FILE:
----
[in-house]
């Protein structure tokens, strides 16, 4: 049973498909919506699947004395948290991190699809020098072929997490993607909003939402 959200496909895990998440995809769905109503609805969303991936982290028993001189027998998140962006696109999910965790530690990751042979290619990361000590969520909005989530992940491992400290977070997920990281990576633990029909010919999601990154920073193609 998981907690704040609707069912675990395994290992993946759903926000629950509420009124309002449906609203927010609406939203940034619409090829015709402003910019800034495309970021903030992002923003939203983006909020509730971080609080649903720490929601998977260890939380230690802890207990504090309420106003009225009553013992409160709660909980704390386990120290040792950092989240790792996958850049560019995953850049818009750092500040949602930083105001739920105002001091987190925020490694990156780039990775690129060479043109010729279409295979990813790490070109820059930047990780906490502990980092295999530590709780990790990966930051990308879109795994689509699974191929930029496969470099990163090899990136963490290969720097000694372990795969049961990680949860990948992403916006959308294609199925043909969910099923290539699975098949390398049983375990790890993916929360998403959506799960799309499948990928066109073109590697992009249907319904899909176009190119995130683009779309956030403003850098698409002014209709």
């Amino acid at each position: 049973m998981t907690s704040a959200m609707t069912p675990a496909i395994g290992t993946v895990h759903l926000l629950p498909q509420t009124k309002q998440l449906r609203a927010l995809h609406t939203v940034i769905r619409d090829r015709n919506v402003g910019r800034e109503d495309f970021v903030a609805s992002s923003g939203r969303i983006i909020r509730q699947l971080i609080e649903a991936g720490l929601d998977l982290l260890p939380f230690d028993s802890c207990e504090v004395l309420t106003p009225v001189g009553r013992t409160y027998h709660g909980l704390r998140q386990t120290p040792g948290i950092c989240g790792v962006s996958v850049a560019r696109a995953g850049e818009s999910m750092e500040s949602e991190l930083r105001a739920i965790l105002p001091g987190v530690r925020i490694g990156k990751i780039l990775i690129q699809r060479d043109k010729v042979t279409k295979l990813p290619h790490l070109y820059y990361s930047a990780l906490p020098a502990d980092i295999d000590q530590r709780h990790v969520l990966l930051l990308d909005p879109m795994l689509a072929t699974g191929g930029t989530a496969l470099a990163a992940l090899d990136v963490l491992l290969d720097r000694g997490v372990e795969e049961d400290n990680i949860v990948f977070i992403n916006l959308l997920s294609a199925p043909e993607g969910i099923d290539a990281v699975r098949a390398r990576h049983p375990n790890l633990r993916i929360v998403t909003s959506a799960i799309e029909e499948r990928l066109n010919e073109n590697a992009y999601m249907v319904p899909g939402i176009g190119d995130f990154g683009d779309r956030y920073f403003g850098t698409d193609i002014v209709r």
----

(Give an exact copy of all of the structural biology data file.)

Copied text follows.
[in-house]
């Protein structure tokens, strides 16, 4: 049973498909919506699947004395948290991190699809020098072929997490993607909003939402 959200496909895990998440995809769905109503609805969303991936982290028993001189027998998140962006696109999910965790530690990751042979290619990361000590969520909005989530992940491992400290977070997920990281990576633990029909010919999601990154920073193609 998981907690704040609707069912675990395994290992993946759903926000629950509420009124309002449906609203927010609406939203940034619409090829015709402003910019800034495309970021903030992002923003939203983006909020509730971080609080649903720490929601998977260890939380230690802890207990504090309420106003009225009553013992409160709660909980704390386990120290040792950092989240790792996958850049560019995953850049818009750092500040949602930083105001739920105002001091987190925020490694990156780039990775690129060479043109010729279409295979990813790490070109820059930047990780906490502990980092295999530590709780990790990966930051990308879109795994689509699974191929930029496969470099990163090899990136963490290969720097000694372990795969049961990680949860990948992403916006959308294609199925043909969910099923290539699975098949390398049983375990790890993916929360998403959506799960799309499948990928066109073109590697992009249907319904899909176009190119995130683009779309956030403003850098698409002014209709």
């Amino acid at each position: 049973m998981t907690s704040a959200m609707t069912p675990a496909i395994g290992t993946v895990h759903l926000l629950p498909q509420t009124k309002q998440l449906r609203a927010l995809h609406t939203v940034i769905r619409d090829r015709n919506v402003g910019r800034e109503d495309f970021v903030a609805s992002s923003g939203r969303i983006i909020r509730q699947l971080i609080e649903a991936g720490l929601d998977l982290l260890p939380f230690d028993s802890c207990e504090v004395l309420t106003p009225v001189g009553r013992t409160y027998h709660g909980l704390r998140q386990t120290p040792g948290i950092c989240g790792v962006s996958v850049a560019r696109a995953g850049e818009s999910m750092e500040s949602e991190l930083r105001a739920i965790l105002p001091g987190v530690r925020i490694g990156k990751i780039l990775i690129q699809r060479d043109k010729v042979t279409k295979l990813p290619h790490l070109y820059y990361s930047a990780l906490p020098a502990d980092i295999d000590q530590r709780h990790v969520l990966l930051l990308d909005p879109m795994l689509a072929t699974g191929g930029t989530a496969l470099a990163a992940l090899d990136v963490l491992l290969d720097r000694g997490v372990e795969e049961d400290n990680i949860v990948f977070i992403n916006l959308l997920s294609a199925p043909e993607g969910i099923d290539a990281v699975r098949a390398r990576h049983p375990n790890l633990r993916i929360v998403t909003s959506a799960i799309e029909e499948r990928l066109n010919e073109n590697a992009y999601m249907v319904p899909g939402i176009g190119d995130f990154g683009d779309r956030y920073f403003g850098t698409d193609i002014v209709r």